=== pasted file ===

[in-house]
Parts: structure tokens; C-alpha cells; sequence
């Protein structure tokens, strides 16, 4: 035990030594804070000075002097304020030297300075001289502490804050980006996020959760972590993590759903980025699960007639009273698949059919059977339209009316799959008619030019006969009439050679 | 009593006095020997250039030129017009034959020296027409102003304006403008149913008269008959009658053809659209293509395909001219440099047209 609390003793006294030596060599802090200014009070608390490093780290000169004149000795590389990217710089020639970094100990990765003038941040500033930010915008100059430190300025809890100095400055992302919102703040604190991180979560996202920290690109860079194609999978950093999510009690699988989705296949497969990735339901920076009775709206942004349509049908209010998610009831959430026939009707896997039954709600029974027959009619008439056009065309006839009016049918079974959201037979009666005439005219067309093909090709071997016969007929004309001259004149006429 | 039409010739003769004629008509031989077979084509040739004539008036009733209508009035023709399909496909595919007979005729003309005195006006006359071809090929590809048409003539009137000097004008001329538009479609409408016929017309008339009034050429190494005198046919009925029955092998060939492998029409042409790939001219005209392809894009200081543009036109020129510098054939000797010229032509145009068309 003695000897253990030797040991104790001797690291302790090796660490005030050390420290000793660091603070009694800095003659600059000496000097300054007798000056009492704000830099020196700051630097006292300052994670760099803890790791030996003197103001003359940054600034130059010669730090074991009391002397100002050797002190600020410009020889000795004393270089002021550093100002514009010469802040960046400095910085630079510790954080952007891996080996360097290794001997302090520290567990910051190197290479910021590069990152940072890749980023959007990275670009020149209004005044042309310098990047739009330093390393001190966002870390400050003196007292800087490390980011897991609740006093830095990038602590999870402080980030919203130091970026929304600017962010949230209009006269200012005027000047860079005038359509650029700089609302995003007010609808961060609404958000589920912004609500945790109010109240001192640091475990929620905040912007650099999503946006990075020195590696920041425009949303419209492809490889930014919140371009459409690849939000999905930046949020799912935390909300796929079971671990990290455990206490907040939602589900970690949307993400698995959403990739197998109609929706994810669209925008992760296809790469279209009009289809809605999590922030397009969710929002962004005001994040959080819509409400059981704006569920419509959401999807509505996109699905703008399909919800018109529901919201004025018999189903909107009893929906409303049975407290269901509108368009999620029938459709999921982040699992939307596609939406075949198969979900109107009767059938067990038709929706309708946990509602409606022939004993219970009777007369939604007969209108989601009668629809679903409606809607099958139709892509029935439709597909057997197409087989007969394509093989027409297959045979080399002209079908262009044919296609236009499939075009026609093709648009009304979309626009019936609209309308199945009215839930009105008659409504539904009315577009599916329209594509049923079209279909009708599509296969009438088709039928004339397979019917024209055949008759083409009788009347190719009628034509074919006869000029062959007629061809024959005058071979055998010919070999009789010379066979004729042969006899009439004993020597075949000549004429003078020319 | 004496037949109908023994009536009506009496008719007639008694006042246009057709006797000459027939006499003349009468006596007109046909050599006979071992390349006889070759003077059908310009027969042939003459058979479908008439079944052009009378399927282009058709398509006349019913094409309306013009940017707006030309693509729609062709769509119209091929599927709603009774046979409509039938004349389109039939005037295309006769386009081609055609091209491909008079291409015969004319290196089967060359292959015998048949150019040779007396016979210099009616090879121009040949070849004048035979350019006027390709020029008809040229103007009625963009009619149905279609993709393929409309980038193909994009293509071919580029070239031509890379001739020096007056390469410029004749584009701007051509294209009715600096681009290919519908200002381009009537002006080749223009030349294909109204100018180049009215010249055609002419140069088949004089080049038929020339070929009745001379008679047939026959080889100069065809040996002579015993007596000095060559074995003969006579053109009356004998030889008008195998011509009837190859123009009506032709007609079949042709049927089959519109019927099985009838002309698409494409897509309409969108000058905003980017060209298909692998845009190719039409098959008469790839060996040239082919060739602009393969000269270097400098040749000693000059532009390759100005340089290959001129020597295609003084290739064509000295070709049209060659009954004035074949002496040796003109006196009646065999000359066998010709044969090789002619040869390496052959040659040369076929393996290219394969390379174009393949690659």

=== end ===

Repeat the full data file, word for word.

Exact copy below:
[in-house]
Parts: structure tokens; C-alpha cells; sequence
């Protein structure tokens, strides 16, 4: 035990030594804070000075002097304020030297300075001289502490804050980006996020959760972590993590759903980025699960007639009273698949059919059977339209009316799959008619030019006969009439050679 | 009593006095020997250039030129017009034959020296027409102003304006403008149913008269008959009658053809659209293509395909001219440099047209 609390003793006294030596060599802090200014009070608390490093780290000169004149000795590389990217710089020639970094100990990765003038941040500033930010915008100059430190300025809890100095400055992302919102703040604190991180979560996202920290690109860079194609999978950093999510009690699988989705296949497969990735339901920076009775709206942004349509049908209010998610009831959430026939009707896997039954709600029974027959009619008439056009065309006839009016049918079974959201037979009666005439005219067309093909090709071997016969007929004309001259004149006429 | 039409010739003769004629008509031989077979084509040739004539008036009733209508009035023709399909496909595919007979005729003309005195006006006359071809090929590809048409003539009137000097004008001329538009479609409408016929017309008339009034050429190494005198046919009925029955092998060939492998029409042409790939001219005209392809894009200081543009036109020129510098054939000797010229032509145009068309 003695000897253990030797040991104790001797690291302790090796660490005030050390420290000793660091603070009694800095003659600059000496000097300054007798000056009492704000830099020196700051630097006292300052994670760099803890790791030996003197103001003359940054600034130059010669730090074991009391002397100002050797002190600020410009020889000795004393270089002021550093100002514009010469802040960046400095910085630079510790954080952007891996080996360097290794001997302090520290567990910051190197290479910021590069990152940072890749980023959007990275670009020149209004005044042309310098990047739009330093390393001190966002870390400050003196007292800087490390980011897991609740006093830095990038602590999870402080980030919203130091970026929304600017962010949230209009006269200012005027000047860079005038359509650029700089609302995003007010609808961060609404958000589920912004609500945790109010109240001192640091475990929620905040912007650099999503946006990075020195590696920041425009949303419209492809490889930014919140371009459409690849939000999905930046949020799912935390909300796929079971671990990290455990206490907040939602589900970690949307993400698995959403990739197998109609929706994810669209925008992760296809790469279209009009289809809605999590922030397009969710929002962004005001994040959080819509409400059981704006569920419509959401999807509505996109699905703008399909919800018109529901919201004025018999189903909107009893929906409303049975407290269901509108368009999620029938459709999921982040699992939307596609939406075949198969979900109107009767059938067990038709929706309708946990509602409606022939004993219970009777007369939604007969209108989601009668629809679903409606809607099958139709892509029935439709597909057997197409087989007969394509093989027409297959045979080399002209079908262009044919296609236009499939075009026609093709648009009304979309626009019936609209309308199945009215839930009105008659409504539904009315577009599916329209594509049923079209279909009708599509296969009438088709039928004339397979019917024209055949008759083409009788009347190719009628034509074919006869000029062959007629061809024959005058071979055998010919070999009789010379066979004729042969006899009439004993020597075949000549004429003078020319 | 004496037949109908023994009536009506009496008719007639008694006042246009057709006797000459027939006499003349009468006596007109046909050599006979071992390349006889070759003077059908310009027969042939003459058979479908008439079944052009009378399927282009058709398509006349019913094409309306013009940017707006030309693509729609062709769509119209091929599927709603009774046979409509039938004349389109039939005037295309006769386009081609055609091209491909008079291409015969004319290196089967060359292959015998048949150019040779007396016979210099009616090879121009040949070849004048035979350019006027390709020029008809040229103007009625963009009619149905279609993709393929409309980038193909994009293509071919580029070239031509890379001739020096007056390469410029004749584009701007051509294209009715600096681009290919519908200002381009009537002006080749223009030349294909109204100018180049009215010249055609002419140069088949004089080049038929020339070929009745001379008679047939026959080889100069065809040996002579015993007596000095060559074995003969006579053109009356004998030889008008195998011509009837190859123009009506032709007609079949042709049927089959519109019927099985009838002309698409494409897509309409969108000058905003980017060209298909692998845009190719039409098959008469790839060996040239082919060739602009393969000269270097400098040749000693000059532009390759100005340089290959001129020597295609003084290739064509000295070709049209060659009954004035074949002496040796003109006196009646065999000359066998010709044969090789002619040869390496052959040659040369076929393996290219394969390379174009393949690659």